Under this funding stream, universities would be able to create or strengthen their “proof of concept” funds, aimed to help researchers prove that their research can be practically and concretely used.  Once proved practically, investors are much more likely interested in risking capital on the commercialization of research, thereby increasing the chances that the idea would turn into a new business or create new jobs at an existing company.

Universities would be able to use grants to hire additional staff for specific experiments, purchase testing equipment, test products in an industrial setting, clinical development, access expert advice in business strategy and patent and regulatory laws. Funds could also be used to build business incubators or other facilities that would support researchers.

To help build the next generation of innovative leaders, this legislation would also provide business training for graduate students in science, training students in intellectual property protection, commercialization and product development. Under this bill, existing scientific student programs, such as UB’s Ecosystem Restoration through Interdisciplinary Exchange (ERIE) initiative that is focused on the science, engineering and policy of ecosystem restoration of the Great Lakes and Western New York, would be expanded to allow students to advance new scientific discoveries and technologies for commercialization. Universities would also be encouraged to develop professional science masters programs and graduate degrees that will provide students with the skills they need to pursue careers in industry.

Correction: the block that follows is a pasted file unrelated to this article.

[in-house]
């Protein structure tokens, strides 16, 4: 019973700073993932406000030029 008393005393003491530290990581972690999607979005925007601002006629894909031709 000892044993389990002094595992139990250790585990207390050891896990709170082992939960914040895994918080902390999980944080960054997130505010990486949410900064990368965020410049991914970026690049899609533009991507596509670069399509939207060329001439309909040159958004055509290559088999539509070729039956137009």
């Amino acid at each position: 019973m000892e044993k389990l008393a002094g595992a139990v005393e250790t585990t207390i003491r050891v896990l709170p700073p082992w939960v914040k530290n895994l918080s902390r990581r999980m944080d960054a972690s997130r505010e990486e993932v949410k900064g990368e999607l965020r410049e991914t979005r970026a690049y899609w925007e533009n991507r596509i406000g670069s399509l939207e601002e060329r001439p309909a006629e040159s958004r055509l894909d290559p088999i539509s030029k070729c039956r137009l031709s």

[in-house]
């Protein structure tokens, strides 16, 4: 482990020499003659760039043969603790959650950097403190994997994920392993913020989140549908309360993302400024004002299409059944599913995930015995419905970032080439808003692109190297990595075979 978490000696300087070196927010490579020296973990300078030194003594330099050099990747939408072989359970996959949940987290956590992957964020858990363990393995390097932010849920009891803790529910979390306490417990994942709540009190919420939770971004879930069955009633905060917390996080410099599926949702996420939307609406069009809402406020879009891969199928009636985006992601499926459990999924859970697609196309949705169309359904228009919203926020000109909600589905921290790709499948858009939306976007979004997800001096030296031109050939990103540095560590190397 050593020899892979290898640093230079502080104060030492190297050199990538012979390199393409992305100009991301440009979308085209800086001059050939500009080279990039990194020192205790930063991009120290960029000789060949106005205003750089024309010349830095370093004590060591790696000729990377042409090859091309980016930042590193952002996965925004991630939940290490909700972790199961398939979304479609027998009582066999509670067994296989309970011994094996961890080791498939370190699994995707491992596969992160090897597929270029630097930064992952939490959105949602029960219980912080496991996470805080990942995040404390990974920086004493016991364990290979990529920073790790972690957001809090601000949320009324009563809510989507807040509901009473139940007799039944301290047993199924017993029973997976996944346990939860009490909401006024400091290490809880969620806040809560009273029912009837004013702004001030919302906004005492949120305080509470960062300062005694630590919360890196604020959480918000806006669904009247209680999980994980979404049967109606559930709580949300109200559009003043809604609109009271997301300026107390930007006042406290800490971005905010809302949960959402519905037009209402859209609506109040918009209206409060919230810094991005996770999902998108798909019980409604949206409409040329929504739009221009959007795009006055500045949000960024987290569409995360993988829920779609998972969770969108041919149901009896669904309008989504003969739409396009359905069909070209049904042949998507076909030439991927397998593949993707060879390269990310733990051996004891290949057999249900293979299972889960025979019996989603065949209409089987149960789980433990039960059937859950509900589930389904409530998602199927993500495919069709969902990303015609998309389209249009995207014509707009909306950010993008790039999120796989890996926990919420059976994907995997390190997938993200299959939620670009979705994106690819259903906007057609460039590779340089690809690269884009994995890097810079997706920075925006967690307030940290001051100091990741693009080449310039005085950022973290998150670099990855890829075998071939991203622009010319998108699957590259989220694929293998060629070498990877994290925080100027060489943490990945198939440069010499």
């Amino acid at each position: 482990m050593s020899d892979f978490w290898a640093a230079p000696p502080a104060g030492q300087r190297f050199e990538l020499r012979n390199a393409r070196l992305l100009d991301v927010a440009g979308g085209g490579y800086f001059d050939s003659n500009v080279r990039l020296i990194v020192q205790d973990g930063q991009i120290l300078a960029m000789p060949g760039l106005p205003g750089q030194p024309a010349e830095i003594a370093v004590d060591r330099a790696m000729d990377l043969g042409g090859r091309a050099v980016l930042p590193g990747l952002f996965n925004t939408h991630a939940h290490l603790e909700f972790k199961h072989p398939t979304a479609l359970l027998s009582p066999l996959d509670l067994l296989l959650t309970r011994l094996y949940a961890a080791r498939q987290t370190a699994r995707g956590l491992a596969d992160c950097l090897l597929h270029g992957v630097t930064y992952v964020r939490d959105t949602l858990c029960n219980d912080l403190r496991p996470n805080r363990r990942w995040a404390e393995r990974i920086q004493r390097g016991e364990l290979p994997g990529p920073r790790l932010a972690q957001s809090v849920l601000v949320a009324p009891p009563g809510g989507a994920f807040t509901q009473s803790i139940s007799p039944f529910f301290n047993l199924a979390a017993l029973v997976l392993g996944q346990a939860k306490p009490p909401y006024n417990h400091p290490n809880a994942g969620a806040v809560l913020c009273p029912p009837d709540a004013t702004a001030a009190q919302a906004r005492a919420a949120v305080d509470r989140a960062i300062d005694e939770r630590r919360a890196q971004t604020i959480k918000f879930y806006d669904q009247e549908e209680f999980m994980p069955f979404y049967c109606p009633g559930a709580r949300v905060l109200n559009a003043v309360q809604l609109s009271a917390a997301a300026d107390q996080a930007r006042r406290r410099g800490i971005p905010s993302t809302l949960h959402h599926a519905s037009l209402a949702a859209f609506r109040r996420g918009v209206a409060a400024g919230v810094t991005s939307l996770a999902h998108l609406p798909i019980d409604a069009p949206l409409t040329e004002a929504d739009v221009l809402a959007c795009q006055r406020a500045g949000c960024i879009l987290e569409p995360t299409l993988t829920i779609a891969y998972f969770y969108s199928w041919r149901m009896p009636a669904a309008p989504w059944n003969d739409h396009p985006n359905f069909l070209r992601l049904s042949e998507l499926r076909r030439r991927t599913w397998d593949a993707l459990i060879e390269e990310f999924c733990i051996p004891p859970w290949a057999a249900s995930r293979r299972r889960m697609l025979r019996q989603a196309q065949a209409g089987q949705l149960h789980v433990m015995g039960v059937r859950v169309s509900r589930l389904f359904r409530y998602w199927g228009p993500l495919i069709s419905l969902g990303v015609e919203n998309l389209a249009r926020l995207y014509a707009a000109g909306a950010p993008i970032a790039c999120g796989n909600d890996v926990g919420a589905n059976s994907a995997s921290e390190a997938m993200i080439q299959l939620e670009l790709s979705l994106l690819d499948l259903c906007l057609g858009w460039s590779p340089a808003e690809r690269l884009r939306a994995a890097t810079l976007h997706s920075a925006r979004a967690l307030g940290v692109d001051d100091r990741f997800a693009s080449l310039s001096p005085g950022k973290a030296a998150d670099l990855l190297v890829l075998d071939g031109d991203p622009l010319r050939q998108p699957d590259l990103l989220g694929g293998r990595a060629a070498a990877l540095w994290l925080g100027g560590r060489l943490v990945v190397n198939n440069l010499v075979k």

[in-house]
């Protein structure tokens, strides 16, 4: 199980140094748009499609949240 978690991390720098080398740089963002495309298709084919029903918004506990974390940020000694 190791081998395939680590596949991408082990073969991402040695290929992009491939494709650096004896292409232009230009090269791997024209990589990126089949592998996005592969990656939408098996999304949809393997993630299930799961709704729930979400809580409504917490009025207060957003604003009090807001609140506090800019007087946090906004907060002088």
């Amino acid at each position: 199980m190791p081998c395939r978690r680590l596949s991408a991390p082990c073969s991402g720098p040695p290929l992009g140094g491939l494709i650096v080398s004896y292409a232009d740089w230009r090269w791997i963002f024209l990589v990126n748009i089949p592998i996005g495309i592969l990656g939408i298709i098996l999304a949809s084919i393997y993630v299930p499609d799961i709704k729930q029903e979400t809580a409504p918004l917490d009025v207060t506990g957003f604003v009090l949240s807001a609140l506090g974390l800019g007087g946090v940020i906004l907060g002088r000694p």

The University at Buffalo has a long track record in research collaboration with industry and fostering the exchange of ideas across various disciplines and schools. The Clinical and Translational Research Center (CTRC) is a unique 170,000-square-foot research facility that allows UB’s physician-scientists to do their research upstairs in the CTRC and to see patients and work with clinicians downstairs in Kaleida Health’s Gates Vascular Institute and at Buffalo General Medical Center, the new planned Women and Children’s Hospital of Buffalo and Roswell Park Cancer Institute. The CTRC will provide comprehensive support to investigators in performing clinical research, and is also home to a biosciences incubator including laboratories and office space that will facilitate formation of startup companies as spinoffs from research discoveries involving UB investigators or intellectual property. The new, state-of-the-art facility includes support space for 20 Principal Investigators with translational research programs, nine examination rooms, a state of the art animal research facility for small and large animals, an active bio-repository and specimen processing laboratory with associated informatics, an imaging facility, devoted exclusively to research, including an MRI, PET-CT scanner and CT scanner for human subjects and animals and a cyclotron to generate isotopes for imaging studies, and informatics hardware for data management and sharing that will be linked to the Center for Computational Research at the Center of Excellence in Bioinformatics and Life Sciences.